The national parks of Thailand hold a surprising variety and number of wildlife, from elephants and a dozen species of primates to hundreds of bird species.
Here are some of the best places on the mainland to experience nature, of which Kaeng Krachan, Khao Yai and Khao Sok are our top three.
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Khao Yai National Park
Khao Yai National Park was the very first in Thailand and is its most popular, being a short day-trip from Bangkok.
Don’t let that put you off, as its vast size (800 square miles) means it’s easy to get away from the crowds even on weekends.
Now recognised as a Unesco World Heritage Site, it encloses one of the largest intact monsoon forests in mainland Asia but is better known for its 40 waterfalls, one of which featured in the Leonardo DiCaprio film The Beach.
You can hike in the jungle, perhaps spotting elephants but almost certainly deer and macaques.
You’re also unlikely to see the leopards and tigers that live deep in the jungle but you will hopefully enjoy the 400 bird species.
A number of guesthouses of all standards have sprung up nearby – there is even a wine trail in the area – but overnight options also include camping.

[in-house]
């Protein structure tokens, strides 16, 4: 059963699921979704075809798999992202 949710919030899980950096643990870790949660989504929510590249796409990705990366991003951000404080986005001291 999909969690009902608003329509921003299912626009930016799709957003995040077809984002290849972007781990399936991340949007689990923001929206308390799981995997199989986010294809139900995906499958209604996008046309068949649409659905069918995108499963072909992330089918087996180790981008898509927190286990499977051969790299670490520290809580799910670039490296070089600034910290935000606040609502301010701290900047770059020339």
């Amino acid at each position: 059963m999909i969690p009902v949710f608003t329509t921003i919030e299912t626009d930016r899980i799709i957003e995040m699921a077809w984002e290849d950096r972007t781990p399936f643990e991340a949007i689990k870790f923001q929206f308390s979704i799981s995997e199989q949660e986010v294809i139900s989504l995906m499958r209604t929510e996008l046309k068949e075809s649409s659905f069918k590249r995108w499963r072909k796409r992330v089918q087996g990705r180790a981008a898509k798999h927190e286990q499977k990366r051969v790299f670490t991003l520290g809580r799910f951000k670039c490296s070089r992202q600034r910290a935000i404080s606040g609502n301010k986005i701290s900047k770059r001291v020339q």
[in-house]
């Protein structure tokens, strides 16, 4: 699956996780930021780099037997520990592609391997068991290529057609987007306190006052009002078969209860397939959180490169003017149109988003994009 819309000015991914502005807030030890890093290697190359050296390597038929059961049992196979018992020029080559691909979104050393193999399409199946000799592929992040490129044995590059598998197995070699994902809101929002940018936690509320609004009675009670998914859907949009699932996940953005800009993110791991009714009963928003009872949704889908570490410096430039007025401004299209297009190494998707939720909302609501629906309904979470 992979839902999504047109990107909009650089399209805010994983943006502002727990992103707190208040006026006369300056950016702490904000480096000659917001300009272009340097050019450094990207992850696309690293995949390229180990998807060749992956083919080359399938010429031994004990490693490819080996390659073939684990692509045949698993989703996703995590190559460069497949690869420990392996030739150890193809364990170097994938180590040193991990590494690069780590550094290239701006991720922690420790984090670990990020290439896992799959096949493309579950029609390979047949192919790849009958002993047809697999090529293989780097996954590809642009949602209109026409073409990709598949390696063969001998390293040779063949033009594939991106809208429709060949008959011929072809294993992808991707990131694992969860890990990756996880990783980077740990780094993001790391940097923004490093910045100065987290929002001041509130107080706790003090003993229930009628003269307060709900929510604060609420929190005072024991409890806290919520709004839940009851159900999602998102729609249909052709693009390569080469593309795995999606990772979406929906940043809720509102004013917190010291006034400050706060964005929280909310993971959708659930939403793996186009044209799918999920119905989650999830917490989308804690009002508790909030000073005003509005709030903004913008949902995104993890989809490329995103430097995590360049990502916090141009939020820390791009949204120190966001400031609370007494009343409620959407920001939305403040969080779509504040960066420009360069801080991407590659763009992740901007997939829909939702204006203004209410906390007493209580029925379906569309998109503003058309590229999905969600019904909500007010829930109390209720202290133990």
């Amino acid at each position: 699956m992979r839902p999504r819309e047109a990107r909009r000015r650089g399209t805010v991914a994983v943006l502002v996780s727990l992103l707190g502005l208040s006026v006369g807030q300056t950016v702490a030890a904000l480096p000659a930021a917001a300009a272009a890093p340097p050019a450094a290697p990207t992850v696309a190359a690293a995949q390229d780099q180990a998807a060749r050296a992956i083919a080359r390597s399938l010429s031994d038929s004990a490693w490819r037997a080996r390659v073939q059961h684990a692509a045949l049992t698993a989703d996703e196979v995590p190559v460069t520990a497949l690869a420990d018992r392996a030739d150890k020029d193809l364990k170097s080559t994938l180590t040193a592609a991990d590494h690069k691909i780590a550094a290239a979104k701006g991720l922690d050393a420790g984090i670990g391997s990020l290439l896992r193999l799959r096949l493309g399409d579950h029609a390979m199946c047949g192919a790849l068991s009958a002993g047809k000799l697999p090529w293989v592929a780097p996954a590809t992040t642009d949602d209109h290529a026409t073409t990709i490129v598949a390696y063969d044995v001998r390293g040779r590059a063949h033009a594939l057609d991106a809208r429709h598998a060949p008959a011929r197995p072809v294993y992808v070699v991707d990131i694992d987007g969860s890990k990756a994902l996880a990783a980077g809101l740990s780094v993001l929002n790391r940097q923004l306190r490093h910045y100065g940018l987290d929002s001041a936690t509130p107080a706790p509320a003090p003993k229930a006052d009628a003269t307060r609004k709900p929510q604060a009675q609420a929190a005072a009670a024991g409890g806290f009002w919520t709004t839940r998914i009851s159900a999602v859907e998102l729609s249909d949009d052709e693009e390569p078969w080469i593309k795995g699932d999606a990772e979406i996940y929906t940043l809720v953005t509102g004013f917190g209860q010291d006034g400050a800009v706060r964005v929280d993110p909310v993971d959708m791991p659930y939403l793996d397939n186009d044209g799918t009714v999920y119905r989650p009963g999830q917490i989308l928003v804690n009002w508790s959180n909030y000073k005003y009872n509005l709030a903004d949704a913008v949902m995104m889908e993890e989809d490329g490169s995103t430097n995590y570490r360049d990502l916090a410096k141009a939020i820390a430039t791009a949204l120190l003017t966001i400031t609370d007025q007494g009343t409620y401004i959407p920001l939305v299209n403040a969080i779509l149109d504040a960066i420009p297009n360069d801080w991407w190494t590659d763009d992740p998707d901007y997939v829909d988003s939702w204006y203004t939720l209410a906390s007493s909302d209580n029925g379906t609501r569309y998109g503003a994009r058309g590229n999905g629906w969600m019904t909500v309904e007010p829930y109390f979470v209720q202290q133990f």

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Doi Inthanon National Park
Doi Inthanon includes the country's highest mountain, also named Doi Inthanon, and has been dubbed “the roof of Thailand”.
Its terrain varies from tropical lowland below 2,625 feet to more than 8,000 feet, where temperatures as low as -17ºF have been recorded.
At higher altitudes, there can be rain at any time of year and this is the place to see cloudforest, with epiphytes (plants that take their moisture from the air, rather than roots) and some rare orchids. The park also has Thailand’s greatest variety of birds, including such rarities as the Ashy-throated Leaf-warbler and green-tailed Sunbird which are found nowhere else in the country.
The hill tribes of the region have left a number of trails which hikers can now follow. Major sights include Mae Ya Waterfall, the highest in Thailand, and the more visited Mae Klang Waterfall where you can swim.
Brichinda Cave is another popular excursion from Chiang Mai. There are a number of guesthouses and two campsites, where tents can be rented.